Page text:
German tragedy of destiny

East Brandenburg







598,000 people fled East Brandenburg, of which 174,000 lost their lives on the way.


In this province once lived 657,000 Germans.

Major cities:

Bomst, Fahlenwerder, Crossen, Guben, Königsberg/Nm., Landsberg a.d. Warthe, Meseritz, Reppen, Schwerin a.d. Warthe, Schwiebus, Soldin, Sommerfeld, Sorau/NL., Zielenzig and Züllichau



East Brandenburg in a nutshell


The province of East Brandenburg is almost as large as the area of Northern Ireland.


The province of East Brandenburg was changed slightly in 1938:


The area around Meseritz was separated from Posen and West Prussia and attached to East Brandenburg.


On the other hand, a small area of East Brandenburg near Driesen, the counties Arnswalde and Friedeberg, was transferred to Pomerania.


After 1945, East Brandenburg was practically torn in two from north to south.


The Oder and the Neisse rivers, flowing right through the province, form since the Second World War the new frontier between Poland and Germany.




 History of East Brandenburg


Up to the 2nd century

Settlement by Germanic tribes in the territory of the later Marquisate of Brandenburg.



Albert the Bear and the Archbishop of Magdeburg extended their dominion to the Oder and as far as to Neumark.



Charles IV divided the area west of the Elbe into Neumark (Old Marquisate), the area between the Elba and Odera into Mittelmark (Middle Marquisate) and the area east of the Oder into Neumark (New Marquisate).



 The Teutonic Order of Knights acquired Neumark.



Frederick II of Brandenburg regained Neumark from the Teutonic Order of Knights.



Brandenburg became the main theater of the Thirty Years War.



The province is reorganized, Arnswalde and Friedberg go to Pomerania, in exchange it gets the counties Schwerin and Meseritz.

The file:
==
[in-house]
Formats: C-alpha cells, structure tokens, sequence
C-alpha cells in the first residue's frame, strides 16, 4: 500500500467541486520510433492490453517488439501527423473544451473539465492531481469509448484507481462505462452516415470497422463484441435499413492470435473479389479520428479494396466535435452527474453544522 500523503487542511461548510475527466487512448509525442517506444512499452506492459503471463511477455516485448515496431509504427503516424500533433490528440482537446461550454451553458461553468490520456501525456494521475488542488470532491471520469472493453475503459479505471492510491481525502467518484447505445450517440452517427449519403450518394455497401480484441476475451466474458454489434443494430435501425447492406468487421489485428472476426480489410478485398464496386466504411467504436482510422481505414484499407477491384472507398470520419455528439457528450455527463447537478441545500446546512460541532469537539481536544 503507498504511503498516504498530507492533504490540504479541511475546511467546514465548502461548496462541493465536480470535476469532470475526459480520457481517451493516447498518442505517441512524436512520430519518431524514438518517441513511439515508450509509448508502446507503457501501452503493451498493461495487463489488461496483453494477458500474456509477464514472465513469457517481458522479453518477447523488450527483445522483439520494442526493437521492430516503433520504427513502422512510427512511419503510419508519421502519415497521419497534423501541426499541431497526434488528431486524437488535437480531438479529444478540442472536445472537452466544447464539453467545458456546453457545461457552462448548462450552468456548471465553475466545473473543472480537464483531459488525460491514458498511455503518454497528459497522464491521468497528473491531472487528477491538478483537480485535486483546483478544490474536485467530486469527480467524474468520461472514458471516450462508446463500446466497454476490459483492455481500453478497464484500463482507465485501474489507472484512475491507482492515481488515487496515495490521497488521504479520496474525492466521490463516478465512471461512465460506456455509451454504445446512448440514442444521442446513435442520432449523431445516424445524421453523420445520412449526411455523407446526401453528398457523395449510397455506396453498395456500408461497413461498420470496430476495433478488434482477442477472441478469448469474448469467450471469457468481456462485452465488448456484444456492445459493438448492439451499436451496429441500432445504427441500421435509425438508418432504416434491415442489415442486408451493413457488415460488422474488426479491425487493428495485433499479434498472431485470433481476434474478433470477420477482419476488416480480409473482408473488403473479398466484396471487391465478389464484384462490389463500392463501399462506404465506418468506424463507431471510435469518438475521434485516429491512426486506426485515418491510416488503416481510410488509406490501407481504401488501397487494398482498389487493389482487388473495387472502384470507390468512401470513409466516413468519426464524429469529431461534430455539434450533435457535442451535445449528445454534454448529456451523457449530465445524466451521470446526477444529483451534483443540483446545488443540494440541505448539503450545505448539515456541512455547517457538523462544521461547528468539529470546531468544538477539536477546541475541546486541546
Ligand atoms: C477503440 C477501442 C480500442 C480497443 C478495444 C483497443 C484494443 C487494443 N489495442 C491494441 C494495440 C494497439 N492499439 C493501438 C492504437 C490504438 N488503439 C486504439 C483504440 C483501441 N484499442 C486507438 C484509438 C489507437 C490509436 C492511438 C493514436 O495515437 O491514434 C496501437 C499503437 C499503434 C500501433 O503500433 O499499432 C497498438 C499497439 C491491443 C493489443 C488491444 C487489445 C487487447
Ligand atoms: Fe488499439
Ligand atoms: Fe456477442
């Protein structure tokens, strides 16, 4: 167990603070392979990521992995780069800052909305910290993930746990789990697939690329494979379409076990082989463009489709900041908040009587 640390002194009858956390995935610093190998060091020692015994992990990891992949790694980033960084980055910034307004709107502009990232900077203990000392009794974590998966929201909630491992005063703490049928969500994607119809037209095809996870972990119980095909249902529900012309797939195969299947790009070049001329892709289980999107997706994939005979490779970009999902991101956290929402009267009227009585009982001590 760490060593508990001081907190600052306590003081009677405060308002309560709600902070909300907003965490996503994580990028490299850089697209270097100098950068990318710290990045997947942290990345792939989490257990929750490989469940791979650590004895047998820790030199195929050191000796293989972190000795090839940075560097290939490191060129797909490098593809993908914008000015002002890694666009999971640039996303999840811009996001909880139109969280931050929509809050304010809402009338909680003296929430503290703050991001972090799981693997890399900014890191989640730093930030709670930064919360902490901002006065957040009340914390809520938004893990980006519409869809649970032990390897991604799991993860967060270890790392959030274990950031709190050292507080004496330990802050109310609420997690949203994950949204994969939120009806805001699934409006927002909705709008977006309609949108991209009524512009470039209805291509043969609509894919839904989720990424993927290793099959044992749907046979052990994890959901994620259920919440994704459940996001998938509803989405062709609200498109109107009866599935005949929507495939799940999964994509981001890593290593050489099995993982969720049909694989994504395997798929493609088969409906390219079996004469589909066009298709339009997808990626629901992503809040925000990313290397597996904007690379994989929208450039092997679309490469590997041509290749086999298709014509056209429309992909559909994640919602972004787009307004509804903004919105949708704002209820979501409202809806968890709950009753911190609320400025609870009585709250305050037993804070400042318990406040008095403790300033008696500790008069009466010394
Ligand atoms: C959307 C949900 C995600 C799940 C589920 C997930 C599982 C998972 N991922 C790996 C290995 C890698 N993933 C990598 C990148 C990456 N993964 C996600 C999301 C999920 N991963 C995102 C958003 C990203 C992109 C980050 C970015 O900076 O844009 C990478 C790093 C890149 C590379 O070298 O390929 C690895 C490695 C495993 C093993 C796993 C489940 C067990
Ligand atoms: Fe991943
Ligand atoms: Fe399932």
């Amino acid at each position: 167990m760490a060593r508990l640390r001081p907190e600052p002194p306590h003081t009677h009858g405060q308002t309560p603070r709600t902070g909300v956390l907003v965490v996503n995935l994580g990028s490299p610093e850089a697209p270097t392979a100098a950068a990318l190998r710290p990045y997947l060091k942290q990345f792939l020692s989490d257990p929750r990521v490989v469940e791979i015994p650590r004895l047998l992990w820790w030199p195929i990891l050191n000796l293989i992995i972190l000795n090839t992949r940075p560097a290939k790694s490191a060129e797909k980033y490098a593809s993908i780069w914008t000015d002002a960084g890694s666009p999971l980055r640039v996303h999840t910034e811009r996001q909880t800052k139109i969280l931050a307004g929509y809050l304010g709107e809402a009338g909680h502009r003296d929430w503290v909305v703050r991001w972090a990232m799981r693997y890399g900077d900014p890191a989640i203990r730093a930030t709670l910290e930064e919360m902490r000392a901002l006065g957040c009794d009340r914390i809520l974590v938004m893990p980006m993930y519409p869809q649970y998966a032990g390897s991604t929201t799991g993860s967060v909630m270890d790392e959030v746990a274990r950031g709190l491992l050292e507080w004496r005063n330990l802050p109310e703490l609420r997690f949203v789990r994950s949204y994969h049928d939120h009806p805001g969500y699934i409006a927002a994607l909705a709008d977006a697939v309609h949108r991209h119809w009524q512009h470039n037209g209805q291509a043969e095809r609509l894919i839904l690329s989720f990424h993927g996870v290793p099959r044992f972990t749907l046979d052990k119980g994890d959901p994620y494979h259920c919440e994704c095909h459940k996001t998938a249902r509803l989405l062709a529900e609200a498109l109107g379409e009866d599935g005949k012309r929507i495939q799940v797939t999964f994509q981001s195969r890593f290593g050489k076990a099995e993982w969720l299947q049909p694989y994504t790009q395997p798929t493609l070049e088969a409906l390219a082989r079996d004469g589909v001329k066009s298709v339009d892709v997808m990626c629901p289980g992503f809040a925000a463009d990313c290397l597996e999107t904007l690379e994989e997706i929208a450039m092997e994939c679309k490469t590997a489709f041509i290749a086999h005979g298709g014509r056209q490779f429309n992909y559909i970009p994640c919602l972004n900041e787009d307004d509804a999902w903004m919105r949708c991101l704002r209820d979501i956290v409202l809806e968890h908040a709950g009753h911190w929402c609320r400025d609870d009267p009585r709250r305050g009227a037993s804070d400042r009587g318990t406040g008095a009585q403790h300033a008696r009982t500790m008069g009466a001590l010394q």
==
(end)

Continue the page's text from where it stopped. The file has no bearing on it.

Flight and expulsion of over 400,000 Germans from their native East Brandenburg.




Flight and expulsion


Almost a third of the approximately 600,000 residents in East Brandenburg was killed in 1945 by military attacks of the Red Army and atrocities committed during the occupation.


The area of East Brandenburg figured the highest percentage loss among the civilian population compared to the other German territories.


Many refugee flows from the East marged into one huge stream in East Brandenburg. The towns were crowded with refugees and constantly refilled by new misery flows. Many died from malnutrition, exhaustion or pandemic disease. The dead were stacked in churches because the funerals could not keep pace with the growing number of victims.


Thousands of men and women were deported to the East and sentenced to forced labor.


Even those who remained in the country had to do forced labor in important sectors.


The land, the farms and houses were expropriated and passed to Polish settlers.


Up to 1947, the remaining German population was expulsed completely.


174,000 dead




Important personalities of

East Brandenburg


Famous names: who remember where they came from?


Fedor von Bock - Küstrin, 1880-1945,

field marshal


Martin Agricola - Schwiebus, 1486-1556, composer


Richard Demel - Wendisch-Hermsdorf, 1863-1920, poet


Adam Krieger - Driesen/Neumark, 1634-1666, composer


Franz Felix Adalbert Kuhn - Königsberg/Neumark, 1812-1881, indogermanist, mythologist


Caspar Neumann - Züllichau, 1683-1737, chemist


Rudolf Pannwitz - Crossen, 1881-1969,



Johann Gottfried Piefke - Schwerin a.d. W., 1817-1884, composer


Ludwig von Reuter - Guben, 1869-1943,



Alfred von Tirpitz - Küstrin, 1849-1930,